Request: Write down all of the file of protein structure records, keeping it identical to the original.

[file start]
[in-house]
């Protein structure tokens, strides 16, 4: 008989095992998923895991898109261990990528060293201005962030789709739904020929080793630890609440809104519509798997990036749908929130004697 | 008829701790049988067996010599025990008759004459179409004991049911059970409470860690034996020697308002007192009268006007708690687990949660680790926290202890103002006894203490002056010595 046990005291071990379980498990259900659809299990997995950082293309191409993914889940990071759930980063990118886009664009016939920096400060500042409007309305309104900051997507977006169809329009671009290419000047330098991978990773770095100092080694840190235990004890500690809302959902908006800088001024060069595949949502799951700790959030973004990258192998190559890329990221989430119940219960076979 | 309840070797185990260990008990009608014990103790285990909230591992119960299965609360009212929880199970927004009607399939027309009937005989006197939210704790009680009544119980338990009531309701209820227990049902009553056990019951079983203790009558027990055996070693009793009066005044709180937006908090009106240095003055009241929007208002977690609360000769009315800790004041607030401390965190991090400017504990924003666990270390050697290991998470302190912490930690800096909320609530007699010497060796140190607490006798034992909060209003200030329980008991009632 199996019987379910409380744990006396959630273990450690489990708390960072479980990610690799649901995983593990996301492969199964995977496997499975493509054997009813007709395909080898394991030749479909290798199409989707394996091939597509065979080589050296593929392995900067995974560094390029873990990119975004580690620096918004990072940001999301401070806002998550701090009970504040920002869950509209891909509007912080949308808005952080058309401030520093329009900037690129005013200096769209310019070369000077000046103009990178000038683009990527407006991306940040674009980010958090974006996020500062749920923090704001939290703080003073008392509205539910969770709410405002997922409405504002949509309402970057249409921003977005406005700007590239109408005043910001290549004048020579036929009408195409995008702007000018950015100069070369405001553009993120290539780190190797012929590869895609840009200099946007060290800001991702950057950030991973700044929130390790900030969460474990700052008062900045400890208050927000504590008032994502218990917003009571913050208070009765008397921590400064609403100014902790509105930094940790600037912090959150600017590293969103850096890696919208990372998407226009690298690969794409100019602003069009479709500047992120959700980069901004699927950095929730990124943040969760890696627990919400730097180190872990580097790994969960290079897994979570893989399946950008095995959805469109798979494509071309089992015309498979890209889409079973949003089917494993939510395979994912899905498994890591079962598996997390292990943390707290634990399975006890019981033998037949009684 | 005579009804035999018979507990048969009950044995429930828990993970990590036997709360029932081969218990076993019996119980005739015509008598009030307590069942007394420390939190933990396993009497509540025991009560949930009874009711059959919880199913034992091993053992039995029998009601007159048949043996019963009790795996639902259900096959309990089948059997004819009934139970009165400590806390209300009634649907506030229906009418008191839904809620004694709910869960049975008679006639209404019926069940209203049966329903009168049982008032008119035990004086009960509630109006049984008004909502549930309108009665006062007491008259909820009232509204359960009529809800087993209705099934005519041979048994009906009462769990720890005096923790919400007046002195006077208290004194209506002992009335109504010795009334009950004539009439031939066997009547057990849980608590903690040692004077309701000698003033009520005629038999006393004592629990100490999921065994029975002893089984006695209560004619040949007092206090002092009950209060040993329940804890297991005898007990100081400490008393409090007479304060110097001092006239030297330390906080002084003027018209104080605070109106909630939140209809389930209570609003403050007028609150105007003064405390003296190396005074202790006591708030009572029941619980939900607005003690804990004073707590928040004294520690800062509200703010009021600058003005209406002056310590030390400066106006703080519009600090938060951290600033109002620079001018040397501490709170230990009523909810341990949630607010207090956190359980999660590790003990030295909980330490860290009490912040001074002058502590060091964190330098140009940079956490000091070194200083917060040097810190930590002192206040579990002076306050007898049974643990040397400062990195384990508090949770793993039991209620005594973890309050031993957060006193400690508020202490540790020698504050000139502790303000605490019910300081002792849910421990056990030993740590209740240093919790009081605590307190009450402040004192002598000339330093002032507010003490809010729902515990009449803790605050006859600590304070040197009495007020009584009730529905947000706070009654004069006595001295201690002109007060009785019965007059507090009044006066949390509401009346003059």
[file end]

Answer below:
[in-house]
């Protein structure tokens, strides 16, 4: 008989095992998923895991898109261990990528060293201005962030789709739904020929080793630890609440809104519509798997990036749908929130004697 | 008829701790049988067996010599025990008759004459179409004991049911059970409470860690034996020697308002007192009268006007708690687990949660680790926290202890103002006894203490002056010595 046990005291071990379980498990259900659809299990997995950082293309191409993914889940990071759930980063990118886009664009016939920096400060500042409007309305309104900051997507977006169809329009671009290419000047330098991978990773770095100092080694840190235990004890500690809302959902908006800088001024060069595949949502799951700790959030973004990258192998190559890329990221989430119940219960076979 | 309840070797185990260990008990009608014990103790285990909230591992119960299965609360009212929880199970927004009607399939027309009937005989006197939210704790009680009544119980338990009531309701209820227990049902009553056990019951079983203790009558027990055996070693009793009066005044709180937006908090009106240095003055009241929007208002977690609360000769009315800790004041607030401390965190991090400017504990924003666990270390050697290991998470302190912490930690800096909320609530007699010497060796140190607490006798034992909060209003200030329980008991009632 199996019987379910409380744990006396959630273990450690489990708390960072479980990610690799649901995983593990996301492969199964995977496997499975493509054997009813007709395909080898394991030749479909290798199409989707394996091939597509065979080589050296593929392995900067995974560094390029873990990119975004580690620096918004990072940001999301401070806002998550701090009970504040920002869950509209891909509007912080949308808005952080058309401030520093329009900037690129005013200096769209310019070369000077000046103009990178000038683009990527407006991306940040674009980010958090974006996020500062749920923090704001939290703080003073008392509205539910969770709410405002997922409405504002949509309402970057249409921003977005406005700007590239109408005043910001290549004048020579036929009408195409995008702007000018950015100069070369405001553009993120290539780190190797012929590869895609840009200099946007060290800001991702950057950030991973700044929130390790900030969460474990700052008062900045400890208050927000504590008032994502218990917003009571913050208070009765008397921590400064609403100014902790509105930094940790600037912090959150600017590293969103850096890696919208990372998407226009690298690969794409100019602003069009479709500047992120959700980069901004699927950095929730990124943040969760890696627990919400730097180190872990580097790994969960290079897994979570893989399946950008095995959805469109798979494509071309089992015309498979890209889409079973949003089917494993939510395979994912899905498994890591079962598996997390292990943390707290634990399975006890019981033998037949009684 | 005579009804035999018979507990048969009950044995429930828990993970990590036997709360029932081969218990076993019996119980005739015509008598009030307590069942007394420390939190933990396993009497509540025991009560949930009874009711059959919880199913034992091993053992039995029998009601007159048949043996019963009790795996639902259900096959309990089948059997004819009934139970009165400590806390209300009634649907506030229906009418008191839904809620004694709910869960049975008679006639209404019926069940209203049966329903009168049982008032008119035990004086009960509630109006049984008004909502549930309108009665006062007491008259909820009232509204359960009529809800087993209705099934005519041979048994009906009462769990720890005096923790919400007046002195006077208290004194209506002992009335109504010795009334009950004539009439031939066997009547057990849980608590903690040692004077309701000698003033009520005629038999006393004592629990100490999921065994029975002893089984006695209560004619040949007092206090002092009950209060040993329940804890297991005898007990100081400490008393409090007479304060110097001092006239030297330390906080002084003027018209104080605070109106909630939140209809389930209570609003403050007028609150105007003064405390003296190396005074202790006591708030009572029941619980939900607005003690804990004073707590928040004294520690800062509200703010009021600058003005209406002056310590030390400066106006703080519009600090938060951290600033109002620079001018040397501490709170230990009523909810341990949630607010207090956190359980999660590790003990030295909980330490860290009490912040001074002058502590060091964190330098140009940079956490000091070194200083917060040097810190930590002192206040579990002076306050007898049974643990040397400062990195384990508090949770793993039991209620005594973890309050031993957060006193400690508020202490540790020698504050000139502790303000605490019910300081002792849910421990056990030993740590209740240093919790009081605590307190009450402040004192002598000339330093002032507010003490809010729902515990009449803790605050006859600590304070040197009495007020009584009730529905947000706070009654004069006595001295201690002109007060009785019965007059507090009044006066949390509401009346003059």